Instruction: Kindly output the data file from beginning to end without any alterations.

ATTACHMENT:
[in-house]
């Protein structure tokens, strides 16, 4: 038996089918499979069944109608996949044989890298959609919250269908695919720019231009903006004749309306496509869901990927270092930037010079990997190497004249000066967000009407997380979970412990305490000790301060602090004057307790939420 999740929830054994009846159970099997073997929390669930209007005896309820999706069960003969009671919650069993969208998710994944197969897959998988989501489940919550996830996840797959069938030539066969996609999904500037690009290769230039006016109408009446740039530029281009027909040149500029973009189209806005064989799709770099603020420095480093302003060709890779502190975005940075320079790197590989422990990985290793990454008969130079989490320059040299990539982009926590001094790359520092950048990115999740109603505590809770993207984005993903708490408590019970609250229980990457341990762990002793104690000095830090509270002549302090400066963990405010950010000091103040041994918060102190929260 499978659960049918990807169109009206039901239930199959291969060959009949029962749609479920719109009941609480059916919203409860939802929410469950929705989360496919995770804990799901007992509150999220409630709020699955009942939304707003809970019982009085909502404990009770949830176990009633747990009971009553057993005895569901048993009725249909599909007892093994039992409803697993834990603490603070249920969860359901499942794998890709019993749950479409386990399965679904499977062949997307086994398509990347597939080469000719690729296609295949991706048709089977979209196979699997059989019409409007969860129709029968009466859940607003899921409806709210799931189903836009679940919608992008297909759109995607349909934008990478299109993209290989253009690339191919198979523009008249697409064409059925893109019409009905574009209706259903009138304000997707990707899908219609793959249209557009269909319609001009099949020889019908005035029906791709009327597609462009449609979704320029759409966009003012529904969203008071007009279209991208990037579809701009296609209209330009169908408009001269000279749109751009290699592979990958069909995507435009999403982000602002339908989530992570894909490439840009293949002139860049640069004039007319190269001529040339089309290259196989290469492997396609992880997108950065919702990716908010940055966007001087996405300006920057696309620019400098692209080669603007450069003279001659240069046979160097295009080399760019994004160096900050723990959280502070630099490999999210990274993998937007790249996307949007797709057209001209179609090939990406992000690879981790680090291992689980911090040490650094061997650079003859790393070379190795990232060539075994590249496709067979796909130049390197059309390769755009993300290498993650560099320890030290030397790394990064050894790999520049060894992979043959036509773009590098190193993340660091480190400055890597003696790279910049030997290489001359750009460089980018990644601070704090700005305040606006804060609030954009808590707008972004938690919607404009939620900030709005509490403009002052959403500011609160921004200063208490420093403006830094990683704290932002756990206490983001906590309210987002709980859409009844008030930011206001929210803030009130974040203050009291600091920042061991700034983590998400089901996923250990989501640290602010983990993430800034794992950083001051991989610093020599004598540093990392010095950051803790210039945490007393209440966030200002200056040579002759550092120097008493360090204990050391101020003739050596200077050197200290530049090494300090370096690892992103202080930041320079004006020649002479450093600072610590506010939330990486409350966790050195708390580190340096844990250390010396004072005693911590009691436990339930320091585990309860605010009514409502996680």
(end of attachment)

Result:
[in-house]
């Protein structure tokens, strides 16, 4: 038996089918499979069944109608996949044989890298959609919250269908695919720019231009903006004749309306496509869901990927270092930037010079990997190497004249000066967000009407997380979970412990305490000790301060602090004057307790939420 999740929830054994009846159970099997073997929390669930209007005896309820999706069960003969009671919650069993969208998710994944197969897959998988989501489940919550996830996840797959069938030539066969996609999904500037690009290769230039006016109408009446740039530029281009027909040149500029973009189209806005064989799709770099603020420095480093302003060709890779502190975005940075320079790197590989422990990985290793990454008969130079989490320059040299990539982009926590001094790359520092950048990115999740109603505590809770993207984005993903708490408590019970609250229980990457341990762990002793104690000095830090509270002549302090400066963990405010950010000091103040041994918060102190929260 499978659960049918990807169109009206039901239930199959291969060959009949029962749609479920719109009941609480059916919203409860939802929410469950929705989360496919995770804990799901007992509150999220409630709020699955009942939304707003809970019982009085909502404990009770949830176990009633747990009971009553057993005895569901048993009725249909599909007892093994039992409803697993834990603490603070249920969860359901499942794998890709019993749950479409386990399965679904499977062949997307086994398509990347597939080469000719690729296609295949991706048709089977979209196979699997059989019409409007969860129709029968009466859940607003899921409806709210799931189903836009679940919608992008297909759109995607349909934008990478299109993209290989253009690339191919198979523009008249697409064409059925893109019409009905574009209706259903009138304000997707990707899908219609793959249209557009269909319609001009099949020889019908005035029906791709009327597609462009449609979704320029759409966009003012529904969203008071007009279209991208990037579809701009296609209209330009169908408009001269000279749109751009290699592979990958069909995507435009999403982000602002339908989530992570894909490439840009293949002139860049640069004039007319190269001529040339089309290259196989290469492997396609992880997108950065919702990716908010940055966007001087996405300006920057696309620019400098692209080669603007450069003279001659240069046979160097295009080399760019994004160096900050723990959280502070630099490999999210990274993998937007790249996307949007797709057209001209179609090939990406992000690879981790680090291992689980911090040490650094061997650079003859790393070379190795990232060539075994590249496709067979796909130049390197059309390769755009993300290498993650560099320890030290030397790394990064050894790999520049060894992979043959036509773009590098190193993340660091480190400055890597003696790279910049030997290489001359750009460089980018990644601070704090700005305040606006804060609030954009808590707008972004938690919607404009939620900030709005509490403009002052959403500011609160921004200063208490420093403006830094990683704290932002756990206490983001906590309210987002709980859409009844008030930011206001929210803030009130974040203050009291600091920042061991700034983590998400089901996923250990989501640290602010983990993430800034794992950083001051991989610093020599004598540093990392010095950051803790210039945490007393209440966030200002200056040579002759550092120097008493360090204990050391101020003739050596200077050197200290530049090494300090370096690892992103202080930041320079004006020649002479450093600072610590506010939330990486409350966790050195708390580190340096844990250390010396004072005693911590009691436990339930320091585990309860605010009514409502996680």